France has warned Britain to expect a bruising battle with the EU in post-Brexit trade negotiations.
French Foreign Minister Jean-Yves Le Drian predicted the two sides would “rip each other apart” as they strove for advantage in the negotiations.
He also said it would be tough for the UK to achieve its aim of agreeing a free trade deal by the end of the year.
The UK government said it wanted a deal based on “friendly co-operation between sovereign equals”.
Boris Johnson’s chief Brexit negotiator is expected to give more details of the UK’s negotiating aims in a speech in Brussels later.
David Frost is expected to say the UK will be happy with a trade deal based on that agreed by the EU with Canada in 2016 but to rule out any form of regulatory alignment with the bloc from 2021 onwards.
The UK formally left the EU two weeks ago but still trades like a member under a transition period which ends on 31 December.
Talks on their future relationship are set to begin next month once the EU’s 27 members have agreed the bloc’s negotiating mandate.
Speaking at a security conference in Munich on Sunday, Mr Le Drian said the two sides were far apart on a range of issues.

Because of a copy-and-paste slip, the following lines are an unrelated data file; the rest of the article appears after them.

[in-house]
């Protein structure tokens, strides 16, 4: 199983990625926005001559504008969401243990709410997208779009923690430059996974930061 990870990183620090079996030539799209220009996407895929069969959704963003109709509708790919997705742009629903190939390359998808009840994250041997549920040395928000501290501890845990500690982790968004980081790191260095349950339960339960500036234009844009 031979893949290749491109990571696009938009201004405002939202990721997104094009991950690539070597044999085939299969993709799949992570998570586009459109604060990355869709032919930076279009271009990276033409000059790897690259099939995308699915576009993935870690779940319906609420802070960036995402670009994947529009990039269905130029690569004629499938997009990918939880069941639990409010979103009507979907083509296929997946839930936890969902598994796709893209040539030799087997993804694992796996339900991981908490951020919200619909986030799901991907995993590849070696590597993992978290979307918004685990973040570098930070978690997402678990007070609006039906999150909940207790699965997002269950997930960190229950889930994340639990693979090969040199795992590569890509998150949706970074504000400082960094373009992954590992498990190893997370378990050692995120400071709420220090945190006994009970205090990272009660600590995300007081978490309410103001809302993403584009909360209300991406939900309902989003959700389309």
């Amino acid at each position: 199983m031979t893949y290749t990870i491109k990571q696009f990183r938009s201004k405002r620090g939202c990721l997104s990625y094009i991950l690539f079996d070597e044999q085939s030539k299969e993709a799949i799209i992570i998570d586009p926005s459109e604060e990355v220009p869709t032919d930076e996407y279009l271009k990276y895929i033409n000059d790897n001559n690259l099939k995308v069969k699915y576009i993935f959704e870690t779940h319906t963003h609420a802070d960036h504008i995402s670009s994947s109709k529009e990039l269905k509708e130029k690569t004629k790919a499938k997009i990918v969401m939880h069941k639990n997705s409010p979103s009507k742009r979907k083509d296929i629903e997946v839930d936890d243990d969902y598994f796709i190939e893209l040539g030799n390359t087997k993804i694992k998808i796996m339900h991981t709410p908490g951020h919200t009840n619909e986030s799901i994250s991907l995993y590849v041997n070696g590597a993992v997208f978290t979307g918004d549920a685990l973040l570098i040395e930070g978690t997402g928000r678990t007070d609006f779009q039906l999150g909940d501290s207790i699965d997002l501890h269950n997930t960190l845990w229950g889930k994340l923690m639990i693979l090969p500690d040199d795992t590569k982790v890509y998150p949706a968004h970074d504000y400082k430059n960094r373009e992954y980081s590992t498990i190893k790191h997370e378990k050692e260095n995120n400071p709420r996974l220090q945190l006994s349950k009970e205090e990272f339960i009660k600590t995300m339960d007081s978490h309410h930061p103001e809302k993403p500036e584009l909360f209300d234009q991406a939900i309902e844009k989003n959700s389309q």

He said: “I think that on trade issues and the mechanism for future relations, which we are going to start on, we are going to rip each other apart.
“But that is part of negotiations, everyone will defend their own interests.”
Mr Le Drian, a close ally of President Emmanuel Macron, is the latest senior EU figure to warn that the negotiations will be difficult.
European Commission President Ursula von der Leyen and chief negotiator Michel Barnier have both cast doubt on Boris Johnson’s aim to reach a comprehensive agreement by the end of the year.
The EU has repeatedly warned that the UK cannot expect to enjoy continued “high-quality” market access if it insists on diverging from EU social and environmental standards.
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Last week the European Parliament called for the UK to follow EU rules in a host of areas, such as chemicals regulation, food labelling and subsidies for companies, as part of a process of “dynamic alignment”.
But UK ministers have repeatedly ruled out such a close regulatory relationship.
There is expected to be a particularly tough fight over fishing rights, with the EU insisting continued access to UK waters must form part of any agreement.
Mr Johnson, in turn, has said the UK will act as an “independent coastal state” taking control of its own fisheries.
A Downing Street spokesperson said: “Our approach is clear – we are not asking for anything special, bespoke or unique, but are looking for a deal like those the EU has struck previously with other friendly countries like Canada.
“We want a relationship based on friendly cooperation between sovereign equals, one centred on free trade and inspired by our shared history and values.”
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